Sans Larry, Evie and Norma plug on through New York, Delaware

  • Evie and Larry say goodbye as he prepares to drive home.

    Evie and Larry say goodbye as he prepares to drive home.

  • Norma on the front porch of the WalPack Inn cabin.

    Norma on the front porch of the WalPack Inn cabin.

  • A friend hangs onto Evie and Norma's bikes as the Hummer takes them into town.

    A friend hangs onto Evie and Norma's bikes as the Hummer takes them into town.

Published: 10/5/2009 12:07 AM

Evie Weber of Arlington Heights and her sister, Norma Witherbee, are familiar to Daily Herald readers who followed their bicycle travels on the Lewis and Clark Trail and the Underground Railroad. On Aug. 19, the sisters (Norma, 76, and Evie, 72) embarked on another adventure, the 2,700 miles from Bar Harbor, Me., to Miami, Fla. Stay with and the Daily Herald through October for Evie's dispatches from the "M&M" ride.

The day has finally arrived that I have been looking forward to and dreading at the same time. It's sort of like being pregnant. You're excited about the new baby but not looking forward to the labor. Well, that might be exaggerating a wee bit, but that's how I felt when it was time for my husband, Larry, to go home.

I wanted him to be on his way, but when he's gone he takes all of our security with him. Norma and I have become dependent on being able to call him when we have a dilemma or if the going gets tough.

When he is with us we do not have to carry all of the necessary gear needed for existing on the road. We can travel with a light bike and what a pleasure it is not to have to tote an extra 80-90 pounds up these hills.

He makes sure we always have food and water. He would warn us of any dangerous road conditions and complain loudly when he got lost due to inadequate road signs.

You know the saying, "Real men don't ask for directions?" Well, I'm married to a real man.

Aside from all of that, we will not see each other until the end of October. Perhaps that's the secret to our marriage of 49 years. There would be times when we would not see eye to eye and that's when he would say, "Don't you have a bike trip planned?"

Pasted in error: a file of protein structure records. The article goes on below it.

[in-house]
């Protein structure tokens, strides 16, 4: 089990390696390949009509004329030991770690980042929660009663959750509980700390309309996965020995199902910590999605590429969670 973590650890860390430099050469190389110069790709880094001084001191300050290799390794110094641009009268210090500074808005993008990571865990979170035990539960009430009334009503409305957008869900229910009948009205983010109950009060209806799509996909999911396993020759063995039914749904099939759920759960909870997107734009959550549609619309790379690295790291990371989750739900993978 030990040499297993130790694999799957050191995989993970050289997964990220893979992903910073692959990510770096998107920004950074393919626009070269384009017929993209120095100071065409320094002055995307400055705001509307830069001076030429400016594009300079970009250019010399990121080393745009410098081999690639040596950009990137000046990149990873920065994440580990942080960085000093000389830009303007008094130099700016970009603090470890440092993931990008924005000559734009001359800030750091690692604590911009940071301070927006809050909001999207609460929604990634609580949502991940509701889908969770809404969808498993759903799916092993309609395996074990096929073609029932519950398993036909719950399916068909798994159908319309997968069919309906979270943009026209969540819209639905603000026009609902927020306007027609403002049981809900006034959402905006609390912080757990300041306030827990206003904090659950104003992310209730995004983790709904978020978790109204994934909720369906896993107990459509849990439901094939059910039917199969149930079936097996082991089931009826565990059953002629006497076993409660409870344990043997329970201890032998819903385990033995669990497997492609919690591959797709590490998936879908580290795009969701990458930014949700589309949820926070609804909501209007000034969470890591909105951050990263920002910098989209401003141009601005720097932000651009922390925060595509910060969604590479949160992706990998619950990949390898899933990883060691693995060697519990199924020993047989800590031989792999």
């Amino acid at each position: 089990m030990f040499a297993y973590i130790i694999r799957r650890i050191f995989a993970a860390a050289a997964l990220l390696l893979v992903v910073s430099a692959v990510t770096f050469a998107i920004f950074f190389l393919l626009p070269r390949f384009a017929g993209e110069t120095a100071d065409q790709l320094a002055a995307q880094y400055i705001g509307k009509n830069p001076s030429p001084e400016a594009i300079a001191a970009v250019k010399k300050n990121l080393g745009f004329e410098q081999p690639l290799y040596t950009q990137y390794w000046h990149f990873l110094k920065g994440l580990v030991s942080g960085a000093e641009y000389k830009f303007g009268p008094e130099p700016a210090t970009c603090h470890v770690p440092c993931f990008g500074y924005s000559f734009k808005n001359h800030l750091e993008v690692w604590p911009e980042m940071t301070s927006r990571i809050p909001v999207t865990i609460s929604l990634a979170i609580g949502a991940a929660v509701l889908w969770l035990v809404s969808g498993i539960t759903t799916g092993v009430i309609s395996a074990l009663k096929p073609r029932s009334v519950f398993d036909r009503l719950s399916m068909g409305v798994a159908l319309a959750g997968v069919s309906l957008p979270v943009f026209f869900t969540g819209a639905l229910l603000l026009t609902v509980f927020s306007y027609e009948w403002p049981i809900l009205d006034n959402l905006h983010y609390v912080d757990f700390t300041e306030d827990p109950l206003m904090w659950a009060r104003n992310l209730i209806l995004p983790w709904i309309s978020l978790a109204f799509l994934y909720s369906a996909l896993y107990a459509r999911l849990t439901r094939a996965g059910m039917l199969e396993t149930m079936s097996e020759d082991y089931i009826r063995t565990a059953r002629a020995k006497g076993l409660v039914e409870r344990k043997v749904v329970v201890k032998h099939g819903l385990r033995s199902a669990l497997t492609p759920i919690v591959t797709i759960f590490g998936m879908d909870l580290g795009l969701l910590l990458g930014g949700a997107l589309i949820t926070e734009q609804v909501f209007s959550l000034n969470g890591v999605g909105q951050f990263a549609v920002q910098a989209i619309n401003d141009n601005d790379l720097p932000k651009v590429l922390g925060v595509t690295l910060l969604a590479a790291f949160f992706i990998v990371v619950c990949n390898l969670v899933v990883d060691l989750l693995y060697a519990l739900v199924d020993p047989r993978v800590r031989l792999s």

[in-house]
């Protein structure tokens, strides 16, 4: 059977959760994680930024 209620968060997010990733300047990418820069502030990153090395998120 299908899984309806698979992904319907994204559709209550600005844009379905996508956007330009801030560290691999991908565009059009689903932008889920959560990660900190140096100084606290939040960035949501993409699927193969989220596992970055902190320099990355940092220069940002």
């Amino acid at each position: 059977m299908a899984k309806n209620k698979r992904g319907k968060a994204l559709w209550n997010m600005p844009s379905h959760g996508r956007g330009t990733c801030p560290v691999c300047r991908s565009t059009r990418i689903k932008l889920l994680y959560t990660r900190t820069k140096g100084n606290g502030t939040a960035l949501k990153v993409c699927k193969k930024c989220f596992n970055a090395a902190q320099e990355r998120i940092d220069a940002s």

In other words, for us, time apart IS an essential ingredient to our long marriage.

Larry had many concerns about us doing this trip.

"I still have room for two bicyclists in the truck," he said, as he was packing. "This trip is brutal!" was another comment he frequently made.

He is right, but being the stubborn Germans that Norma and I are, we insisted on continuing.

He left us in the back country of New York and I have to say my heart sank when he drove away. When Norma and I are on our own we have a knack for getting ourselves into unusual circumstances and by the grace of God and the skin of our teeth we manage to survive. However, we really were not prepared for what was waiting down the road, or I should say UP, the road from us.

As we cycled into the Delaware Water Gap Recreation Area we welcomed the relief the thick forest provided us from the intense heat of the afternoon sun.

Where did they go?

Norma and I were enjoying the peace and quiet so much we were oblivious to the fact that as we cycled past the houses and farms there were no tractors in the fields or cars in the driveways. We didn't notice the lack of dogs on the porches or that the clothes lines were rotting on the posts.

The scenery was serene as we cycled past streams, up and over the countless hills and descended into towns that appeared to be deserted.

As our ride progressed and the sun started slipping behind the hills the remoteness of the area began to sink in on us. We contemplated knocking on someone's door to ask permission to camp in their back yard, and that's when we discovered that no one was home! These houses are not inhabited.

Later we learned that back in the 60s the government bought out all the inhabitants, towns included, to build a dam and flood the area. After they displaced everyone they discovered the land would not support a dam. Imagine that!

The National Park Service has since developed this into a 60-mile linear parkway of which we have now completed 30 miles and have no hope of us reaching the other end before total darkness.

I had just finished praying, "Lord, it's getting dark and we have no place to call home for the evening, we really need your help." when minutes later a man on his bicycle appears along the road.